ERRC Complaint to Hungarian Minority Ombudsman in Housing Discrimination Case
05 August 2004
Racial discrimination in housing in Bicske, Hungary
On 4 August 2004, the European Roma Rights Center (ERRC) filed a complaint with the Hungarian Parliamentary Commissioner for the Rights of National and Ethnic Minorities concerning a Romani refugee from Kosovo, which appears to have been the victim of racial discrimination while attempting to build a family house in the town of Bicske.
On 10 April 1998, Mr. B., together with his wife and five children, fled from Kosovo to Hungary. The entire family applied for refugee status, which they obtained in February 2002. In December 2002, Mr. B. received an interest-free loan in the amount of 1,500,000 Hungarian forints from the Refugee Department of the Hungarian Ministry of Interior in order to buy a house for himself and his family. On 29 October 2002, Mr. B. purchased a house in Bicske, built on a 225 square-metre plot of land. The family moved into the house in February 2003. Since it was obvious from the outset that the house was in a very bad state and that renovation would not be an option, Mr. B. decided to demolish it and to build a new one on the same plot. Experts contacted by Mr. B. stated that the house, as well as most of the others in this area, was practically beyond repair and potentially hazardous to live in, and that it would be cheaper to build a new one rather then to attempt comprehensive renovation. In May, the B. family turned to an architect, who examined the house and then went to the Bicske local government to inquire about the relevant formal requirements for the reconstruction. The architect was told that based on Article 7, Section 7 of local government decree 22/2004 of 1 April 2004, it was illegal, in this particular part of the city, to acquire permission to build a new house on a plot of only 225 square metres, and that the minimum requirement was 350 square metres. On or around 7 July, Mrs. B. went to the self-government personally, together with the architect and two interpreters, to verify this information and was told the same.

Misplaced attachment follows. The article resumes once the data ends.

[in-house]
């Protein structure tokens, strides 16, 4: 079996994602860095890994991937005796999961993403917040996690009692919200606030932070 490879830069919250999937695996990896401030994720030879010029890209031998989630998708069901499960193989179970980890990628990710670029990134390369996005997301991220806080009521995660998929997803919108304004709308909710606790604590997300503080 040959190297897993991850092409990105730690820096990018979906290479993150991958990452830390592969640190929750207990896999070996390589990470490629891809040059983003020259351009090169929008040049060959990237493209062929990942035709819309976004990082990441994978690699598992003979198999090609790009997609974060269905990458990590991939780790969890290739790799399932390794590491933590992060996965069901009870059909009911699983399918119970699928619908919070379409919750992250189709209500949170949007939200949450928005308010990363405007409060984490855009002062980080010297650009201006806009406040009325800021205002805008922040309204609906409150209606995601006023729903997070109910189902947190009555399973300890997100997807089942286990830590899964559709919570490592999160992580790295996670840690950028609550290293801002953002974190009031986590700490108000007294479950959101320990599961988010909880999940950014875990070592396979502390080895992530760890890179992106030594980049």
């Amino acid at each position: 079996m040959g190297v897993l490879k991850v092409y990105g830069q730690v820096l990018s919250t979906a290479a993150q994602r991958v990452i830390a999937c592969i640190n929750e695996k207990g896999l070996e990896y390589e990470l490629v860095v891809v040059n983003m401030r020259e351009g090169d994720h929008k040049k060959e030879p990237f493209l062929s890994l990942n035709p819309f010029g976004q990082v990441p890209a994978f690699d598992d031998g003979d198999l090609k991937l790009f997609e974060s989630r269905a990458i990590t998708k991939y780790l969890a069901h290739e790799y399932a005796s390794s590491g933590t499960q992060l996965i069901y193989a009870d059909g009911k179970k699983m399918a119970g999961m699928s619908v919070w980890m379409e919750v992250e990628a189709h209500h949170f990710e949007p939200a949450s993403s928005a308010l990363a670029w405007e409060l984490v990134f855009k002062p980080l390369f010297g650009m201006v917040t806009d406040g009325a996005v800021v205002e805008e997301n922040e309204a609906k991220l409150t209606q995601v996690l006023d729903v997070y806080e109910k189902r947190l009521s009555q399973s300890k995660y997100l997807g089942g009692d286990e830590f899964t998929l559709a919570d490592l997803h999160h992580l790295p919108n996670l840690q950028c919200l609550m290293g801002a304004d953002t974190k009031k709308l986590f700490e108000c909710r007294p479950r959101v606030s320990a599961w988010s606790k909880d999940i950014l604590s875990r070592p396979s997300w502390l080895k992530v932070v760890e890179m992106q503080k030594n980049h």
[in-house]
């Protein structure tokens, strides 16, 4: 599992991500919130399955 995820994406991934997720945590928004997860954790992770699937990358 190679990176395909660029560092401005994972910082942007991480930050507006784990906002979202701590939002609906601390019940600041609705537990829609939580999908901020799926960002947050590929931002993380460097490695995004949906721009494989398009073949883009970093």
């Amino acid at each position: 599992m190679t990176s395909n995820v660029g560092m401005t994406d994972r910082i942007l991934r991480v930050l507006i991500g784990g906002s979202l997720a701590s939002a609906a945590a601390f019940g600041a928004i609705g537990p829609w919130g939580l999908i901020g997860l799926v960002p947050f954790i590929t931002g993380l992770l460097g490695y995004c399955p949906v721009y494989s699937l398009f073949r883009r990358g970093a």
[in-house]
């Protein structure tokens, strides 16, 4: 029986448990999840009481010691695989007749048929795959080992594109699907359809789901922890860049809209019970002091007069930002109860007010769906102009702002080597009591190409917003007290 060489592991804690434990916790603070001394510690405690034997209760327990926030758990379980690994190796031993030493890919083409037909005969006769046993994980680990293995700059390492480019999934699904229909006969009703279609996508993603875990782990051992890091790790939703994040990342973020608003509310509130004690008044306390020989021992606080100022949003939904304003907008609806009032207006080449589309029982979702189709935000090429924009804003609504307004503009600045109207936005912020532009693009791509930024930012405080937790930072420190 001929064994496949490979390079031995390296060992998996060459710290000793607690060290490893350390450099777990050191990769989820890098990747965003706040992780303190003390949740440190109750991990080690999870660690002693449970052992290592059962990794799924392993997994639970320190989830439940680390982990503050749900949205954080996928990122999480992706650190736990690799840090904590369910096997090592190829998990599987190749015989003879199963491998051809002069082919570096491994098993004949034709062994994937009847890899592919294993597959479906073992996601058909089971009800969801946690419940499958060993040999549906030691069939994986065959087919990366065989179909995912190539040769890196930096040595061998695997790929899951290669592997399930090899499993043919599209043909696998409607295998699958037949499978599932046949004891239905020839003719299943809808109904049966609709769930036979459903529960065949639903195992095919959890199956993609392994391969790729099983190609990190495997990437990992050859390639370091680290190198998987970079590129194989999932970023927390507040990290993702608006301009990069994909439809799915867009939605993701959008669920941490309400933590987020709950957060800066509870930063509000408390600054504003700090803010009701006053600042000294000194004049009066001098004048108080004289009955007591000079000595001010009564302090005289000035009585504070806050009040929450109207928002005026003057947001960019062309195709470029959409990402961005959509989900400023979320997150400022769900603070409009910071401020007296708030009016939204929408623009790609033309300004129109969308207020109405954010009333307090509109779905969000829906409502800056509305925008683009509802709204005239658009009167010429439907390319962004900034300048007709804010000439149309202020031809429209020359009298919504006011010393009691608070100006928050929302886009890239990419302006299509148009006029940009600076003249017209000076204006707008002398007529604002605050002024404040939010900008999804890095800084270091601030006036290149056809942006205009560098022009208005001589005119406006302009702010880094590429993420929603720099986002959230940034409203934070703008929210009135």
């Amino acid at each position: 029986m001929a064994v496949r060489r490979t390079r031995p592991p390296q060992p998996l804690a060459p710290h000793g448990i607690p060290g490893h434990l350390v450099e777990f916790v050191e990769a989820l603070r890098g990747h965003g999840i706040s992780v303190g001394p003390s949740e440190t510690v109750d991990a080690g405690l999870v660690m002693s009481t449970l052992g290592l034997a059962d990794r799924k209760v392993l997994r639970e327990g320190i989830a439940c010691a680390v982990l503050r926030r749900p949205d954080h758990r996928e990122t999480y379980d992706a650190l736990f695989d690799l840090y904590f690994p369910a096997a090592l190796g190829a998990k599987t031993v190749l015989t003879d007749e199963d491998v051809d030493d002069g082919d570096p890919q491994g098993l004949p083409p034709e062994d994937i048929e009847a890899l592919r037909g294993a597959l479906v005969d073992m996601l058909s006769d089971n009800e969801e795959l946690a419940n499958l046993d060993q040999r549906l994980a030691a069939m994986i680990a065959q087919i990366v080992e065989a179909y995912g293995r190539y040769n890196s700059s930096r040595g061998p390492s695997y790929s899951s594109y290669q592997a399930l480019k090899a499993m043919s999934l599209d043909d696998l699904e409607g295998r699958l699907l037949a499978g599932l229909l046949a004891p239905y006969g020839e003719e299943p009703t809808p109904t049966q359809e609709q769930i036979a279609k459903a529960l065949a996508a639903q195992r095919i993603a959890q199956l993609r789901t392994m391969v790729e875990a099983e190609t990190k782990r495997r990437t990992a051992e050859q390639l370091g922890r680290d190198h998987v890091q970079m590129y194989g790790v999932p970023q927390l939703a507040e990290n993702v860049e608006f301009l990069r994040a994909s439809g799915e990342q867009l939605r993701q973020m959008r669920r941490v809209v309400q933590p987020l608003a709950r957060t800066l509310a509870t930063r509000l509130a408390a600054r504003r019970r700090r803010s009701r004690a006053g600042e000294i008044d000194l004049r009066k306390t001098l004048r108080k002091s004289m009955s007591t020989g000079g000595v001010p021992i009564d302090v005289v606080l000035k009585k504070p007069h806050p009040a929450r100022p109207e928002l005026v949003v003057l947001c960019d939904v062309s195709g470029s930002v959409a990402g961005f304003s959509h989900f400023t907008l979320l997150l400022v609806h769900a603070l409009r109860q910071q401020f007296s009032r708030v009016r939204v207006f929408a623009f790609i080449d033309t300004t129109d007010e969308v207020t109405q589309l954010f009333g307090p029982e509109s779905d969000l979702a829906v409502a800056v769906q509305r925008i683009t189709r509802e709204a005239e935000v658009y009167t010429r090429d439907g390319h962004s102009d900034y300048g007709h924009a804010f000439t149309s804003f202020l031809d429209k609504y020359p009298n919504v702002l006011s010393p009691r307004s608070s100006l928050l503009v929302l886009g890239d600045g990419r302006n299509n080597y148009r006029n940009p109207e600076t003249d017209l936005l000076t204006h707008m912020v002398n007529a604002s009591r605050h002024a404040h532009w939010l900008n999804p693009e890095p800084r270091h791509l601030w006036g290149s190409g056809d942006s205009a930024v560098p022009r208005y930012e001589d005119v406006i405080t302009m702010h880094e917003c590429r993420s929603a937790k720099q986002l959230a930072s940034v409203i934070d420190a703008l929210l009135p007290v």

After Mr. B. contacted the ERRC, we obtained a copy of the decree in question and spoke with two responsible people from the Building Authority of the Bicske self-government. In response to our specific inquiry regarding the decree at issue, we were informed that the Bicske self-government intends to change the appearance of the entire area now referred to as the "Garden City". When the ERRC requested clarification, we were reluctantly told "You know, there is the Gypsy kindergarten there now", the implication being that Mr. B's house was located in what is currently a Romani part of town. Mr. B. confirmed that his house is indeed in the "Romani neighborhood", where almost everyone lives on small plots of land and in very poor housing conditions.
In view of the above, the ERRC respectfully submits that the local government decree in question was adopted with a view to gradually coercing Roma into leaving this part of Bicske. Or, alternatively, even if this was not the underlying motivation, that the consequences of the adoption of this decree will be the same. Namely, most of the Romani residents of the area live on small plots and in dangerously inadequate housing. As explained, for those who would have the means to do so, it would be cheaper to build new houses rather than renovate old ones. However, only those Roma who own plots consisting of 350 square metres or more would actually be able to do so. All others -- the overwhelming majority -- are de facto condemned to inadequate housing and dangerous living conditions and would likely have no other option but eventually to relocate.
This situation appears to be in violation of numerous legal standards concerning the right to adequate housing, the right to respect for one's home, private and family life, the right to freely chose one's place of residence and the right to equality (non-discrimination), as guaranteed in the Hungarian Constitution and the newly adopted Anti-Discrimination Act, as well as in international instruments such as the European Union Race Equality Directive, European Convention on Human Rights, the International Covenant on Economic, Social and Cultural Rights, and the International Convention on the Elimination of All Forms of Racial Discrimination.
For additional details regarding the complaint. Please contact Rita Izsák, ERRC Legal Monitor (e-mail: email@example.com, phone:+36-1-413-2200) and/or Anita Danka ERRC Paralegal (e-mail: firstname.lastname@example.org, phone:+36-1-413-2200).